Master technicians

Overhead Door Co. has some workers in a class (nearly) by themselves

-Messenger photo by Hans Madsen
Jerry Osborne, co-owner of Overhead Door Co. of Webster County, looks over an older garage door opener in the shop recently. Osborne and three of his technicians have recently earned their Master Tech certification from the Institute of Door Dealer Education and Accreditation.

Four of the technicians at Overhead Door Co. of Webster County are in some rare company — they are among the only 70 or so technicians nationally to have earned their Master Technician Certification from the Institute of Door Dealer Education and Accreditation.

One of those to earn the title, Matt Osborne, is also the youngest technician to have earned the certificate, according to the IDEA.

“I was the youngest in the country at the time,” he said. “I grew up around it.”

He said that having the certification helps inspire confidence and trust with their customers.

“They know you’re going to do it right the first time and not have to call you back three times,” he said. “It indicates reliability and that trustworthiness.”

-Messenger photo by Hans Madsen
Overhead Door Co. of Webster County technicians Matthew Osborne, at left, David Osborne and Kelly Weideman proudly pose with their Institute of Door Dealer Education and Accredidation Master Technician certificates that they recently earned. The company has four Master Techs employed. Only about 70 technicians have earned the title nationally.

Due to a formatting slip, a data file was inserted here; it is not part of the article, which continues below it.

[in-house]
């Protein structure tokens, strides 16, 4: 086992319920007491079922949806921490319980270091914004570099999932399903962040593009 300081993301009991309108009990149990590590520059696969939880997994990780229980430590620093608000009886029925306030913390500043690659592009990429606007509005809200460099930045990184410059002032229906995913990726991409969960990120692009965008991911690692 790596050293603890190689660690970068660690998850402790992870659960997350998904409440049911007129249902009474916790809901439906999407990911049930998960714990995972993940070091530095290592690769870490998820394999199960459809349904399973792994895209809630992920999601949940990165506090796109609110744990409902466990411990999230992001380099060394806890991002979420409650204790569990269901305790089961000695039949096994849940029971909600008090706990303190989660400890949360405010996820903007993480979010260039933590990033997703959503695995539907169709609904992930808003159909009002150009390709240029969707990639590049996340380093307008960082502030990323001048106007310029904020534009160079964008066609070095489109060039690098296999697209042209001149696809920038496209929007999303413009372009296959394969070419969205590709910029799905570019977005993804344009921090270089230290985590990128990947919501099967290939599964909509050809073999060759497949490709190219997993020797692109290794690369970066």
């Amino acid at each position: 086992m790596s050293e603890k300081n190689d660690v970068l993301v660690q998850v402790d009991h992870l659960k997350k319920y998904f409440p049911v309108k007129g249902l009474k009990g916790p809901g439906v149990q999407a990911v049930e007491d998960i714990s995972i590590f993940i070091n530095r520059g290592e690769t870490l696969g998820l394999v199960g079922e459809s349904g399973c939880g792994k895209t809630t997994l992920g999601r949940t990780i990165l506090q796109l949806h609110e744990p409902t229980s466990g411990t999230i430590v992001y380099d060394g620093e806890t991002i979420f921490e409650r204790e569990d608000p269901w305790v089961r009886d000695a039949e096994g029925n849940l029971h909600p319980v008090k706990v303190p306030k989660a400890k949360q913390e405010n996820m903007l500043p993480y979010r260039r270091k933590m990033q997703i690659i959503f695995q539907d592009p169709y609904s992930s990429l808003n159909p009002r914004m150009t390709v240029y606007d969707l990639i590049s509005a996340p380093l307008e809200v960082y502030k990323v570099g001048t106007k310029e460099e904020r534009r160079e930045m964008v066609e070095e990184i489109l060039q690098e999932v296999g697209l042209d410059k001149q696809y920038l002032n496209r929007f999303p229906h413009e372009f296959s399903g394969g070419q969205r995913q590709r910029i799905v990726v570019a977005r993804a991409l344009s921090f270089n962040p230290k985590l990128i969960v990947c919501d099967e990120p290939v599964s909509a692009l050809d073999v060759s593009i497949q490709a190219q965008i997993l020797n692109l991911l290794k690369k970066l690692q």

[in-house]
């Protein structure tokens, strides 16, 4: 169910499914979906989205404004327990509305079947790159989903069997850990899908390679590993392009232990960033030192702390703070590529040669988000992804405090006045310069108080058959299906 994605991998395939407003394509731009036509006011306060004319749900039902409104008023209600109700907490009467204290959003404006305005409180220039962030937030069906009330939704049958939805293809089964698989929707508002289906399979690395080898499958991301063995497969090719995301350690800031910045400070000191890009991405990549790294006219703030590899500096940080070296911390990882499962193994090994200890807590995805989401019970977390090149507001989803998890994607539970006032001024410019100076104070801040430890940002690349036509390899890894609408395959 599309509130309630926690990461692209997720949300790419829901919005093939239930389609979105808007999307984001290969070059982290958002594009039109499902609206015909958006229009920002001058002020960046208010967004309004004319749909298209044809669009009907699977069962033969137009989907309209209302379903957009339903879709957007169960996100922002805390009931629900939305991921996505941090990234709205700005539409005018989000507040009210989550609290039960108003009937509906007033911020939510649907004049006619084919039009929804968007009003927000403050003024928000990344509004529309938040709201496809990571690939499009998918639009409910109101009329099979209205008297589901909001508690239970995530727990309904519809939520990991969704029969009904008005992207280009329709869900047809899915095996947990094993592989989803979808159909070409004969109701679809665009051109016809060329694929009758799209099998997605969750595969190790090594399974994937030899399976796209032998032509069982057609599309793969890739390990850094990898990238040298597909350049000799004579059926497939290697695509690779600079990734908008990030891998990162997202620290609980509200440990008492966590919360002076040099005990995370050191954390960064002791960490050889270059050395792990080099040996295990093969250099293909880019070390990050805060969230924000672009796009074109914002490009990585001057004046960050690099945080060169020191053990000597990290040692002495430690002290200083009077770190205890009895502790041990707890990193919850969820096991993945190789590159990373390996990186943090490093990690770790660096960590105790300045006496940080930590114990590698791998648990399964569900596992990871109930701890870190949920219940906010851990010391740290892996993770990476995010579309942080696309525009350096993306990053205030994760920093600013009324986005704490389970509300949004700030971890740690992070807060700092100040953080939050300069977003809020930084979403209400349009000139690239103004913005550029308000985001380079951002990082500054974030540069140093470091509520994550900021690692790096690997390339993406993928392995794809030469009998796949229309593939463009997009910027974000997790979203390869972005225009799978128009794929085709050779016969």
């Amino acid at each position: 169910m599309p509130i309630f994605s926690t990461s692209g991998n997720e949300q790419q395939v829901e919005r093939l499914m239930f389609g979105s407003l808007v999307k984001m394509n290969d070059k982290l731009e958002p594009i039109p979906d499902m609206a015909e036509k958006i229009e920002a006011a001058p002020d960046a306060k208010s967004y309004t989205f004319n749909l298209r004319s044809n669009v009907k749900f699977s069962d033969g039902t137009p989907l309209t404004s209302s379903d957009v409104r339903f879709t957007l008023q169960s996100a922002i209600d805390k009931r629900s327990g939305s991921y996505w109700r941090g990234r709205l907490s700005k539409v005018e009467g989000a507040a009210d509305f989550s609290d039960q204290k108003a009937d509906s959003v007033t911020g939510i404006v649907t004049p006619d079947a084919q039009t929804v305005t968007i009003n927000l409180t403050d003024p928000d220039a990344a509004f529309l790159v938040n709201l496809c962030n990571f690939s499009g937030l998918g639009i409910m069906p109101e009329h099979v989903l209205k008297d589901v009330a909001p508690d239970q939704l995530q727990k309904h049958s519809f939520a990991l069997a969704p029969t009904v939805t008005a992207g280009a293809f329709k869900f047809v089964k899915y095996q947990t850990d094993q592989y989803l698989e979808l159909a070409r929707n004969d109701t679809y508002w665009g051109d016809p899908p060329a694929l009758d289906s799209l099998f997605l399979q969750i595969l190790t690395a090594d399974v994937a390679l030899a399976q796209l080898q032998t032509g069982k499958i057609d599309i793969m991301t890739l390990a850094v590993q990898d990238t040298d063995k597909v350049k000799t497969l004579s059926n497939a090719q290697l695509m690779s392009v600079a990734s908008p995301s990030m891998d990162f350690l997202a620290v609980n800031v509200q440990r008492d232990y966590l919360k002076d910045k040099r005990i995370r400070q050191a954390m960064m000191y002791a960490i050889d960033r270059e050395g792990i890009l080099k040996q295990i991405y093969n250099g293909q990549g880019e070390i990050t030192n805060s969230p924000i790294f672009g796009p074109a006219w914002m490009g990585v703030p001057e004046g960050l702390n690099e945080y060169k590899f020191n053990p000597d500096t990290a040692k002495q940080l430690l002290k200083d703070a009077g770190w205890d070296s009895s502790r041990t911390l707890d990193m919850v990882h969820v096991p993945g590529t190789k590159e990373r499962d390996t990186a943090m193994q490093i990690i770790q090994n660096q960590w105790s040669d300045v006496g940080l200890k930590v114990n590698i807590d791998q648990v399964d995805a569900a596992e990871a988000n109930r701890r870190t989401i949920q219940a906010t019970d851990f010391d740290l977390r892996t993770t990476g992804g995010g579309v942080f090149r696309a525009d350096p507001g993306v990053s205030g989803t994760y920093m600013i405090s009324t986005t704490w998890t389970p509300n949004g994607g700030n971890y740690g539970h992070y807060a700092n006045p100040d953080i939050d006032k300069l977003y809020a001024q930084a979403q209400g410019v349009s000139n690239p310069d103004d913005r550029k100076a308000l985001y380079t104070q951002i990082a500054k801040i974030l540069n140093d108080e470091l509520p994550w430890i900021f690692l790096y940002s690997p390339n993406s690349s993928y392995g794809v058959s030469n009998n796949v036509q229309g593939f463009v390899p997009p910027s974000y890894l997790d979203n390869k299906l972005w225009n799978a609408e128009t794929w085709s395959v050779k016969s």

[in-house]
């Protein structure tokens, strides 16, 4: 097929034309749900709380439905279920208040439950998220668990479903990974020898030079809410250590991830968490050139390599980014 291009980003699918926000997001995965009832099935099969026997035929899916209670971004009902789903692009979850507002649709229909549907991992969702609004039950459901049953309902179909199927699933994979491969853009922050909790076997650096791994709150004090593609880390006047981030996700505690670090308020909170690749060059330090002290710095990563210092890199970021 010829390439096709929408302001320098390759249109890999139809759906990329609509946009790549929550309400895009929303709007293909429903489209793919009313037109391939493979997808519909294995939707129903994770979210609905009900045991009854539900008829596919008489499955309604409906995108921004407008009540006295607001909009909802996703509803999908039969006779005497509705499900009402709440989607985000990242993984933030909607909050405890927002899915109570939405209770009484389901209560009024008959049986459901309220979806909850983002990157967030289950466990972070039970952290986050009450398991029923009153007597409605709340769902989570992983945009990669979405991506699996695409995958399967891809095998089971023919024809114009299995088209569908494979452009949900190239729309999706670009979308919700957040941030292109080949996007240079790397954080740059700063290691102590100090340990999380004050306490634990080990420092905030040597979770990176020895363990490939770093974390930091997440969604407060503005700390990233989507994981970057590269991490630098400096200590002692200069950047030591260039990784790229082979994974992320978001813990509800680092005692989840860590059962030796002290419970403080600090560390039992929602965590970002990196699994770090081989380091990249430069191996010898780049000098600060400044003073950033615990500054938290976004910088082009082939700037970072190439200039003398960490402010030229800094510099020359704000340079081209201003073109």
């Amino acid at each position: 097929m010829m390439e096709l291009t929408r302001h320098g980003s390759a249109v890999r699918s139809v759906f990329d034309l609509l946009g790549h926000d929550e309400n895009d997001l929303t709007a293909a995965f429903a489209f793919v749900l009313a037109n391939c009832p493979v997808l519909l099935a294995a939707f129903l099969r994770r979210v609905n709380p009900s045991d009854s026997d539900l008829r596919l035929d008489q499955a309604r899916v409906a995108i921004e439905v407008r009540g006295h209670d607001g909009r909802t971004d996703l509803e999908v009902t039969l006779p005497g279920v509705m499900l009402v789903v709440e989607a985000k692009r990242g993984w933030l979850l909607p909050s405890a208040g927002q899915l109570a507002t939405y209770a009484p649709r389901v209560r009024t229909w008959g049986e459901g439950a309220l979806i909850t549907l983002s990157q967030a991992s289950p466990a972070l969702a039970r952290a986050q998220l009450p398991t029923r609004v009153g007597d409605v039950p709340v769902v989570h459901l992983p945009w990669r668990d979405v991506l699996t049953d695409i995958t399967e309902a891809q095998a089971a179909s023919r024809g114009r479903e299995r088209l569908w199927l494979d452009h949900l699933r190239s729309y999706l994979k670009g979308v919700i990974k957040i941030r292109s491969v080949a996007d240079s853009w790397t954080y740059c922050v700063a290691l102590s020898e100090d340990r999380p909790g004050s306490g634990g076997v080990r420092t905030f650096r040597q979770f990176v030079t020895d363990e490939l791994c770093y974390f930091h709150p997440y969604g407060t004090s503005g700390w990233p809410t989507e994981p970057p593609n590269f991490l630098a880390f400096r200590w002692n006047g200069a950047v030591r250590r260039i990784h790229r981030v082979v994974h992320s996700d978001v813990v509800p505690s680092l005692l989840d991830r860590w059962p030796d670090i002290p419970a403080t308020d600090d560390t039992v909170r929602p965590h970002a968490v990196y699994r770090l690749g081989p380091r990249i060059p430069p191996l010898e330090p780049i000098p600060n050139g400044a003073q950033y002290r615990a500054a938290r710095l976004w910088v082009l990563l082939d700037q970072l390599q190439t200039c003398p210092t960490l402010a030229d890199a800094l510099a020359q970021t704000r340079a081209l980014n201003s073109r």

Co-owner Leanna Osborne said the process to earn the certification insures that the technicians know their job.

“They have to take classes and then pass the test,” she said. “So many people are surprised that there’s accreditation for door installers.”

Each technician has to earn a certification in four different areas of their craft before they can become a master level tech.

“They test in commercial sectional, commercial roll-up, rolling steel fire door and residential door systems,” she said.

Before they’re even allowed to test, there’s hands-on work.

“It requires a minimum two years experience in all four areas,” she said.

Door technician Dave Osborne, of Badger, also earned his master tech certification.

He’s got a lot of experience.

“Almost a decade,” he said.

He said the tests varied from very challenging to somewhat easy. His experience, he said. was a major asset when testing.

“I was the first one done,” he said.

He was well rewarded when he came back to work.

“They gave me a new truck,” he said.

Yes, his coworkers gave him a lot of good natured ribbing.

Technician Kelly Weideman, of Fort Dodge, also earned his master tech certificate.

He too, has plenty of experience.

“It’s my 17th year this year,” he said.

He said that it’s nice to have the certification, it’s official recognition of his skills and craftsmanship.

Co-owner Jerry Osborne also earned his certification.

He said they’ve owned the company for about 20 years and worked there previously. Combined, he said he has about 25 years of experience.

He too feels that having a master certified tech helps them offer something special to their customers.

“It’s important they know our people are qualified to do the job right,” he said. “I’m proud of them, they do a good job.”

Leanna Osborne is very proud of the crew too.

“I’m extremely proud,” she said. “Each one of them care so deeply about their work. They never leave until the customer is 100 percent satisfied. There’s only about 70 or so master techs and we have four of them.”

The company employs about 16 people. They are located at 6 N. 21st St. in Fort Dodge.